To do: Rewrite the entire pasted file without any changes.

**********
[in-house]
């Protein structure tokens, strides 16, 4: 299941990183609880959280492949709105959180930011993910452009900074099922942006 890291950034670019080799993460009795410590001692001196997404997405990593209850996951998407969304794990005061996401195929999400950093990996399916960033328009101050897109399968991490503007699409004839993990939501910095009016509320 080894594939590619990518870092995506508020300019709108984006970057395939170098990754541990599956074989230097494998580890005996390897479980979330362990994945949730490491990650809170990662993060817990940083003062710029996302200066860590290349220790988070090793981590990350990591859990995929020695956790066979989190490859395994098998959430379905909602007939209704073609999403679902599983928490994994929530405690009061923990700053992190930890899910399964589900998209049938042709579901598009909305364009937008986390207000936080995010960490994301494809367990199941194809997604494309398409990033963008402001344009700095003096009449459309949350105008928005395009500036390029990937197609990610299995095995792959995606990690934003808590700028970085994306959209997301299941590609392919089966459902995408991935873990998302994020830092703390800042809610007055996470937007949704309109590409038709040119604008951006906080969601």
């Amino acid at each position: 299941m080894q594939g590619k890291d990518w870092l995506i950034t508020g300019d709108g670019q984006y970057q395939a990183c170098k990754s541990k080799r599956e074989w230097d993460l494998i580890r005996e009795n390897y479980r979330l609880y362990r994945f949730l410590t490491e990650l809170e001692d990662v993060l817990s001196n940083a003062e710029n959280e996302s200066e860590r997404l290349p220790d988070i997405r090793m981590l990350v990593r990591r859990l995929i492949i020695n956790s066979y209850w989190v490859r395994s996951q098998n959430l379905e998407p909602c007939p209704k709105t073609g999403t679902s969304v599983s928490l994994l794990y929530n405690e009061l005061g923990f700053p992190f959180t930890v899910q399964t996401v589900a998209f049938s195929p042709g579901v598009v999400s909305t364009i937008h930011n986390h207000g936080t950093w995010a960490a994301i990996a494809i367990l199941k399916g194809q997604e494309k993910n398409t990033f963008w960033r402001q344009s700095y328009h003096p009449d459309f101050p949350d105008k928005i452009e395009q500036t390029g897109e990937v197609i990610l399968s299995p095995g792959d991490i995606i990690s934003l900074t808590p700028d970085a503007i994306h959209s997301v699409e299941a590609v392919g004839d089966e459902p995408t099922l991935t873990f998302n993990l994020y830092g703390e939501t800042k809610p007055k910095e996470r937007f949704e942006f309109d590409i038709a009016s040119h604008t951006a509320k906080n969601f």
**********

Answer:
[in-house]
């Protein structure tokens, strides 16, 4: 299941990183609880959280492949709105959180930011993910452009900074099922942006 890291950034670019080799993460009795410590001692001196997404997405990593209850996951998407969304794990005061996401195929999400950093990996399916960033328009101050897109399968991490503007699409004839993990939501910095009016509320 080894594939590619990518870092995506508020300019709108984006970057395939170098990754541990599956074989230097494998580890005996390897479980979330362990994945949730490491990650809170990662993060817990940083003062710029996302200066860590290349220790988070090793981590990350990591859990995929020695956790066979989190490859395994098998959430379905909602007939209704073609999403679902599983928490994994929530405690009061923990700053992190930890899910399964589900998209049938042709579901598009909305364009937008986390207000936080995010960490994301494809367990199941194809997604494309398409990033963008402001344009700095003096009449459309949350105008928005395009500036390029990937197609990610299995095995792959995606990690934003808590700028970085994306959209997301299941590609392919089966459902995408991935873990998302994020830092703390800042809610007055996470937007949704309109590409038709040119604008951006906080969601």
């Amino acid at each position: 299941m080894q594939g590619k890291d990518w870092l995506i950034t508020g300019d709108g670019q984006y970057q395939a990183c170098k990754s541990k080799r599956e074989w230097d993460l494998i580890r005996e009795n390897y479980r979330l609880y362990r994945f949730l410590t490491e990650l809170e001692d990662v993060l817990s001196n940083a003062e710029n959280e996302s200066e860590r997404l290349p220790d988070i997405r090793m981590l990350v990593r990591r859990l995929i492949i020695n956790s066979y209850w989190v490859r395994s996951q098998n959430l379905e998407p909602c007939p209704k709105t073609g999403t679902s969304v599983s928490l994994l794990y929530n405690e009061l005061g923990f700053p992190f959180t930890v899910q399964t996401v589900a998209f049938s195929p042709g579901v598009v999400s909305t364009i937008h930011n986390h207000g936080t950093w995010a960490a994301i990996a494809i367990l199941k399916g194809q997604e494309k993910n398409t990033f963008w960033r402001q344009s700095y328009h003096p009449d459309f101050p949350d105008k928005i452009e395009q500036t390029g897109e990937v197609i990610l399968s299995p095995g792959d991490i995606i990690s934003l900074t808590p700028d970085a503007i994306h959209s997301v699409e299941a590609v392919g004839d089966e459902p995408t099922l991935t873990f998302n993990l994020y830092g703390e939501t800042k809610p007055k910095e996470r937007f949704e942006f309109d590409i038709a009016s040119h604008t951006a509320k906080n969601f």